At least nine people are dead after a hospital fire in Romania on Friday.
Romania's emergency situations inspectorate said it happened in the port city of Constanta, on the Black Sea.
It said the fire had now been extinguished and all patients evacuated.
At the time of the blaze, there were 113 people being treated at the hospital, 10 in intensive care.
The causes of the fire are not known at the moment, Health Minister Attila Cseke said, adding that an investigation had been opened.
President Klaus Iohannis said in a statement Friday that the Romanian state “has failed in its fundamental mission to protect its citizens”,
“I am horrified by the tragedy that took place this morning at the Infectious Diseases Hospital in Constanta,” he said. “It is a terrible new drama that confirms the deficient infrastructure of the Romanian health system.”
Iohannis said that Romania’s “outdated” health care system has been put under an “unimaginable pressure” by the pandemic.
Gathered outside the hospital, relatives of the victims accused the authorities of "incompetence".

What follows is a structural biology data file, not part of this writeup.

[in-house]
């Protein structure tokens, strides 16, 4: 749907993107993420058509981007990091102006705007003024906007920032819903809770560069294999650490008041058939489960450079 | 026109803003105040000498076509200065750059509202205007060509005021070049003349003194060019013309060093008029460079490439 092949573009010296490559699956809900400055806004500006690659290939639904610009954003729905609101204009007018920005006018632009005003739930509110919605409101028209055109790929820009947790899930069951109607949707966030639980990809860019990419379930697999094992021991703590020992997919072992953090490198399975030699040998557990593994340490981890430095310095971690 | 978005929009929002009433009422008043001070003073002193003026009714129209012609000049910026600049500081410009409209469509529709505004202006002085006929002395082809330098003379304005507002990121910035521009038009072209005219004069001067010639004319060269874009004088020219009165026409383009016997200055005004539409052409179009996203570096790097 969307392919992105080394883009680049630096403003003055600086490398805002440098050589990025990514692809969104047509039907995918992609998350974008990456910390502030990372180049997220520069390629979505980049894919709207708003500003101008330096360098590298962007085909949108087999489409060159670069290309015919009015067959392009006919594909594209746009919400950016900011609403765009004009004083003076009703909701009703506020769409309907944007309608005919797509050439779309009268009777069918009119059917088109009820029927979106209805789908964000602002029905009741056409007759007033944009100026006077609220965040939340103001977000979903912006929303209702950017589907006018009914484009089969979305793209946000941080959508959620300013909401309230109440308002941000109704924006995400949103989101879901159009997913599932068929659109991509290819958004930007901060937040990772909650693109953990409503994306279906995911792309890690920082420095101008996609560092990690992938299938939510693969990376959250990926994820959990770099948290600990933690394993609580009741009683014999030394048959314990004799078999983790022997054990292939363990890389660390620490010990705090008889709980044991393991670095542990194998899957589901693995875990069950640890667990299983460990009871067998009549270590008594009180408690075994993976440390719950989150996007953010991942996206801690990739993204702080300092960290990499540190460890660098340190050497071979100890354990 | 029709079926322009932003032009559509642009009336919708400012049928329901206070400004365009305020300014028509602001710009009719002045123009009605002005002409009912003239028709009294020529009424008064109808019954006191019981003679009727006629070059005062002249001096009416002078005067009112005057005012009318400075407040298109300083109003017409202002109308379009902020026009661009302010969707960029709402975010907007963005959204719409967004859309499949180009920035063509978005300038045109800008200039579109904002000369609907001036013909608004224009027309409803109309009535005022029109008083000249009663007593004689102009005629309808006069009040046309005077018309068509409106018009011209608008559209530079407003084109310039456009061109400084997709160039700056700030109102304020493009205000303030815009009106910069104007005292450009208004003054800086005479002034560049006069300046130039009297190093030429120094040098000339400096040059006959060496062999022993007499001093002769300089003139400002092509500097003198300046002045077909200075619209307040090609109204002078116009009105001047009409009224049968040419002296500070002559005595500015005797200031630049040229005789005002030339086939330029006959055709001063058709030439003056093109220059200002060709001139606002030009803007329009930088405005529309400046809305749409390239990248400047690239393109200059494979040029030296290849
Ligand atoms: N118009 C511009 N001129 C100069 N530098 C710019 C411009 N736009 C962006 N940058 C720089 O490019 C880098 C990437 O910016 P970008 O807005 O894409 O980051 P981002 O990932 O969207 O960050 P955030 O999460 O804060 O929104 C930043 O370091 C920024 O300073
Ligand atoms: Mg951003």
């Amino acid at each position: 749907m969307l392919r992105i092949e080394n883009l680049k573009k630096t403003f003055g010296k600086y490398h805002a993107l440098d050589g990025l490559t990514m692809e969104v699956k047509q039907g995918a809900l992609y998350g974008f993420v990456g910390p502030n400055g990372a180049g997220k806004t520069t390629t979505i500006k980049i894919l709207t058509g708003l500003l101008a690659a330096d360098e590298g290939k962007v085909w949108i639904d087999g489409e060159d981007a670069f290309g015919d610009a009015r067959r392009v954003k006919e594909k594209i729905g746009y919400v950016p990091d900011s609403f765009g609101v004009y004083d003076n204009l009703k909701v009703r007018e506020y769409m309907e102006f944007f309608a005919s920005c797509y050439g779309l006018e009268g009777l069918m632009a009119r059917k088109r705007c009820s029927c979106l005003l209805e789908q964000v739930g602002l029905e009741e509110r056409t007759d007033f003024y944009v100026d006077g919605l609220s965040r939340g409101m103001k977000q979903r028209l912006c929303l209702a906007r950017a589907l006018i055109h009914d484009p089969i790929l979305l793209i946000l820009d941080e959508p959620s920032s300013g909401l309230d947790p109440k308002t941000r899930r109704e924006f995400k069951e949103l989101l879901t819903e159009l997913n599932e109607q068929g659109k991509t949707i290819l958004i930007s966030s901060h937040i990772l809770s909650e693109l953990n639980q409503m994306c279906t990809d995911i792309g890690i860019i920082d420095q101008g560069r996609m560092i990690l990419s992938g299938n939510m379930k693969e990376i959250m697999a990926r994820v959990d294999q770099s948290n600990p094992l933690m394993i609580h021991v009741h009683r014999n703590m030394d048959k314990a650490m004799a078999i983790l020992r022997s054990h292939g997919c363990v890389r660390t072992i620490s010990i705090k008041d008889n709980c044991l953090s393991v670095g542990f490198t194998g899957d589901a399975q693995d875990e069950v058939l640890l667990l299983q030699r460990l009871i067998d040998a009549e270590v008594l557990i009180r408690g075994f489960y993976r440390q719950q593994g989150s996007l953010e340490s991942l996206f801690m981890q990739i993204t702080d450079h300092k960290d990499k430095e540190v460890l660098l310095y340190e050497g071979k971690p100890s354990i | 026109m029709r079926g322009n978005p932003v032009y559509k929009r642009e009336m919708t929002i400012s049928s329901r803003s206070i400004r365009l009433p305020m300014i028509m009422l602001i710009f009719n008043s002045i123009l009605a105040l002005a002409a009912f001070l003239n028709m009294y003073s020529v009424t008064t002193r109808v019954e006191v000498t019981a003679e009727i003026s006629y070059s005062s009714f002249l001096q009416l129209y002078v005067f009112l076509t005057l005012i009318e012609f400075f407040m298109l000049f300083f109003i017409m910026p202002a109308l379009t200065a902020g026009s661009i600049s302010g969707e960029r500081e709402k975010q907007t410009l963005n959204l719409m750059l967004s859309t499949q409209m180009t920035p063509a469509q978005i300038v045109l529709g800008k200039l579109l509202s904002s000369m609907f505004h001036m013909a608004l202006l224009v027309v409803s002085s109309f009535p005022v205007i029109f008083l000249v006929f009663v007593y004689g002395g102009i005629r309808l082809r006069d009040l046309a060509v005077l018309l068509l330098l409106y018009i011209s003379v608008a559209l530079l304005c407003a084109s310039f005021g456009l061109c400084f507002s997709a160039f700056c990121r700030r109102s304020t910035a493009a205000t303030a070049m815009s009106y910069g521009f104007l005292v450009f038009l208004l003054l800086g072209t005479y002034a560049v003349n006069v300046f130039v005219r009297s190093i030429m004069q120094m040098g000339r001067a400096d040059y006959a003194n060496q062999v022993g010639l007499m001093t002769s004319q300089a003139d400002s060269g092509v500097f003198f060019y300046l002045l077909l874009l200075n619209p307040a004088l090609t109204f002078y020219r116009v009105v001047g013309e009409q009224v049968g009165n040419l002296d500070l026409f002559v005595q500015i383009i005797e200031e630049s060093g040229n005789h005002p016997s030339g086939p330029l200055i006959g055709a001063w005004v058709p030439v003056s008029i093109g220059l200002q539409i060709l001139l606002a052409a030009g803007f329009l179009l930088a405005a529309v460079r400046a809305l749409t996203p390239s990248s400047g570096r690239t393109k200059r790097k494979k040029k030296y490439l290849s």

"History is repeating itself, nothing has been done to improve the conditions in the hospitals," said one woman, claiming that her mother had died in the fire, according to images broadcast live by local television.
The director of the hospital, Stela Halichidis, said that several deficiencies identified in January during an inspection of the electrical and heating installations had been corrected.
The tragedy comes on the back of two other deadly hospital fires within the last year in Romania, raising concerns about the country’s ageing hospital infrastructure.
Last November, 10 people died after a fire tore through an intensive care unit for COVID-19 patients in the northern town of Piatra Neamt. Another blaze in January engulfed a ward at Bucharest’s Matei Bals hospital, killing at least 5 people.
According to experts, less than a third of Romania's 670 hospitals comply with fire standards.
After the Matei Bals fire, President Klaus Iohannis called for urgent and “profound” reform. He said tragedies like it “must not happen again.”
Then in April, three COVID-19 patients in intensive care in Bucharest died after the oxygen supply system failed.
Romania has the lowest spending on health care in the bloc relative to GDP at 5.2%, compared with an EU average of 10%.
Hospitals in the eastern EU member states are facing an onslaught of hospitalisations due to a rapid surge of COVID-19 infections, which is stretching the country’s hospitals to maximum capacity.
Romania on Thursday recorded its highest number of infections since the pandemic started — 12,032 new cases. More than 37,200 people have lost their lives to the disease since the beginning of the pandemic.
The country has the EU's lowest vaccination rate with just 29% of its 19.3 million population now fully inoculated — well below the bloc's average of 62.8%.